I grew up in a primarily white suburb of the whitest state in the nation. I attended church in a nearby “city” (well, it was a city to me) and although we had a few Cambodians who worshiped with us and we in the junior choir sang a couple songs in different languages, we had a very Anglo style of worship.
As I began high school and started attending my Annual Conference, I discovered a whole myriad of churches coming out of different racial backgrounds. We celebrated our diversity – we were Hispanic, Black, Korean, and Caucasian. We talked about how wonderful it was that we were all in the same Conference together. But our racial diversity wasn’t reflected in our local churches. In fact, we talked about diversity so often that it began to lose its meaning.
Diversity began to mean something different to me at that time. Diversity meant that it was OK to look different from each other, but it wasn’t OK to have a different theological perspective. Diversity was something for older people only; as a youth I was often overlooked. Diversity meant that it was cute to have the youth paraded about on stage, but nowhere else. That didn’t sit right with me. Diversity was only a racial issue (and maybe a gender issue). I remember elections for the 2004 General/Jurisdictional Conference. A few people would be elected, and then we would have a slew of speeches on the Conference floor saying (essentially): “We have two African-American men elected, but no Asian women” or “We have a white woman already, but no African-American women.” It was not about generational diversity. It was not about theological diversity.
Several years later, I don’t believe things have changed much, and I think the issue goes a lot deeper. It’s hard to talk as an Annual Conference about being diverse and being multicultural if the local churches are primarily homogeneous culturally – all the same age, largely the same race, and all holding (mostly) a similar theological perspective. We can’t truly be multicultural if (1) we don’t know what being multicultural means and (2) we don’t have multicultural churches.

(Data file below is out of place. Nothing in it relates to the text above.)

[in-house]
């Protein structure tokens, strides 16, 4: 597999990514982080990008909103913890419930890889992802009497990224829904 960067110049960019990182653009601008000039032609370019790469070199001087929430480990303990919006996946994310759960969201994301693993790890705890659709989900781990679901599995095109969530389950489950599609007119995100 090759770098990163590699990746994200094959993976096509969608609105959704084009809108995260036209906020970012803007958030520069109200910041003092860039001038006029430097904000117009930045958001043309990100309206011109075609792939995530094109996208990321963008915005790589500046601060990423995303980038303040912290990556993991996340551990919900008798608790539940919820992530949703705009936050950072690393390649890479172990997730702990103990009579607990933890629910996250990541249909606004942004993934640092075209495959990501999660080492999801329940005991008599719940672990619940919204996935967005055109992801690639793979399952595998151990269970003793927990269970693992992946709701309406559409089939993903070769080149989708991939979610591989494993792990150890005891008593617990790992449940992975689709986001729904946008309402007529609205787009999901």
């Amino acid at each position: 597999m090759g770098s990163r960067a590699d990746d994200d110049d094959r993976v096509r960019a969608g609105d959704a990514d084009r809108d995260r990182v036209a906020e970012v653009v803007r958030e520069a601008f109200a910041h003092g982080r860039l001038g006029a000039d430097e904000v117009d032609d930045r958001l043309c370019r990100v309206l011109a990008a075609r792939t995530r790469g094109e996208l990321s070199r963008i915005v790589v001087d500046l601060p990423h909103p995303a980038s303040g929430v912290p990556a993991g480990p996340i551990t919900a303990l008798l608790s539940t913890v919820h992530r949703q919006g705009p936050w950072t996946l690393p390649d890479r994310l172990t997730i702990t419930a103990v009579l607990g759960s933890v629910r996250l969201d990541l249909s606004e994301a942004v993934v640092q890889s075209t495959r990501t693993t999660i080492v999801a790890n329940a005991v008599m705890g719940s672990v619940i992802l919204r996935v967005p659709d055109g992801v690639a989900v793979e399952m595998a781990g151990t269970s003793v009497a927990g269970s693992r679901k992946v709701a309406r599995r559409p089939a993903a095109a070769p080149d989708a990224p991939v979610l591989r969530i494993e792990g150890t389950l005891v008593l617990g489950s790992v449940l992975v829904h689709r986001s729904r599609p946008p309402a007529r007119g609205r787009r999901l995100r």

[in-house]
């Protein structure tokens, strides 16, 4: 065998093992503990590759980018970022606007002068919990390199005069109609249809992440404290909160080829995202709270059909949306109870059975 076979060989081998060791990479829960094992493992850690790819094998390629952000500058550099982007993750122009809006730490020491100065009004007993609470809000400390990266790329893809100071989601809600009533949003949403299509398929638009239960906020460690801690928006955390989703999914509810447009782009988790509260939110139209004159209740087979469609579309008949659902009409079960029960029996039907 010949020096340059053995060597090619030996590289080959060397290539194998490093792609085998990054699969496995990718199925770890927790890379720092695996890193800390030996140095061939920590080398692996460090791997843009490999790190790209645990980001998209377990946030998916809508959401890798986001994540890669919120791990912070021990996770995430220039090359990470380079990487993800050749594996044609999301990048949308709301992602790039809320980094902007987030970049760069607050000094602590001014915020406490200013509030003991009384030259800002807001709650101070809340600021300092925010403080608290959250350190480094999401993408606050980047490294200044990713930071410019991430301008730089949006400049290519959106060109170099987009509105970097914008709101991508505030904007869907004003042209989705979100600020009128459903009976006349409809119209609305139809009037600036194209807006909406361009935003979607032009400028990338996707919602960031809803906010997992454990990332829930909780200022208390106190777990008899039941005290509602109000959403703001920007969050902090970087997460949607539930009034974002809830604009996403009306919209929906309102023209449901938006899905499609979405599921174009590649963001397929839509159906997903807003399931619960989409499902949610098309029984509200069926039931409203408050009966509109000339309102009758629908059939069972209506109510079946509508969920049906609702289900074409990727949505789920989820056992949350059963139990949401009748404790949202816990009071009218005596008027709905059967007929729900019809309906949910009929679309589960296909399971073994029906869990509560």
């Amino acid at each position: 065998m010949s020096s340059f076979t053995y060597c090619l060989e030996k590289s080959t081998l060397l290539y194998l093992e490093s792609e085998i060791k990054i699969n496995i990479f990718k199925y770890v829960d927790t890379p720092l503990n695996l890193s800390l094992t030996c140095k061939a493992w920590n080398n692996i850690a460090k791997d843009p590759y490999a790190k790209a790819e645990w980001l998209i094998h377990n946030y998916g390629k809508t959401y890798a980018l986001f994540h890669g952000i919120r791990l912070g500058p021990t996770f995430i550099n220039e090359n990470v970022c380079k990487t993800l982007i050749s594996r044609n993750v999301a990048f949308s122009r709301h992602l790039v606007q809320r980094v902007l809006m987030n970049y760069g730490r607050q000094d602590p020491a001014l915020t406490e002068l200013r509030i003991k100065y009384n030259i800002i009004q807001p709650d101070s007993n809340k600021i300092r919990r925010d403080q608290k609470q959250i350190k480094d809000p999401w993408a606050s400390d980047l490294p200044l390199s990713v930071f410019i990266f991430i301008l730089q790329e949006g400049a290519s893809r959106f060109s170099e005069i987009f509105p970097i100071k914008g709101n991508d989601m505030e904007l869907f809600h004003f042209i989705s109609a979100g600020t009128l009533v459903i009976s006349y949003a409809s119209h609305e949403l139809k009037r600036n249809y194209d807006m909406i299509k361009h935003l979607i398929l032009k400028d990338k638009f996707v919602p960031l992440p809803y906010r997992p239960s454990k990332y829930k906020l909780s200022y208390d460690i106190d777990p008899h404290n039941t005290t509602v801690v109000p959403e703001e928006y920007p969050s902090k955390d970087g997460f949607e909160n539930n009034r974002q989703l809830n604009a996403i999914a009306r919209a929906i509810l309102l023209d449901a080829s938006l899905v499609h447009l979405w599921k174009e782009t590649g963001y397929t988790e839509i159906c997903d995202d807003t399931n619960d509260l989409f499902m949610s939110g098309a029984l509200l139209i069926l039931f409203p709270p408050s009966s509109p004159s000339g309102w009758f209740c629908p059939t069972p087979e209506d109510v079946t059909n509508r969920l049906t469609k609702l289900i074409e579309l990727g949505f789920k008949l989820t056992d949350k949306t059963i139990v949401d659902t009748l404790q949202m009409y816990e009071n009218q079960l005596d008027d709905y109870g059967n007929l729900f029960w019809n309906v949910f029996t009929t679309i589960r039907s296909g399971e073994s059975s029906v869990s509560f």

The world is becoming rapidly more diverse racially and globalization is a part of our daily lives. We have entered a post-modern, post-Christian culture, and the church doesn’t yet know how to handle it. I believe that multicultural churches are part of the future for United Methodism, perhaps the future. However, I don’t see many people talking about multicultural ministry, and consequently, I don’t see many multicultural churches.
I know they must be out there. Somewhere.
It is my hope that this blog will be a place for those engaged in multicultural ministry and those who wish to learn more about it to come together for conversation about pertinent issues related to multicultural ministry. I hope that this will be a place for sharing stories, resources, requests for prayer — keeping in mind that we all come from different backgrounds and bring many different gifts to the table.
Please e-mail me or leave a comment if you wish to join in the conversation and post your thoughts and experiences. I’m looking forward to learning from all of you!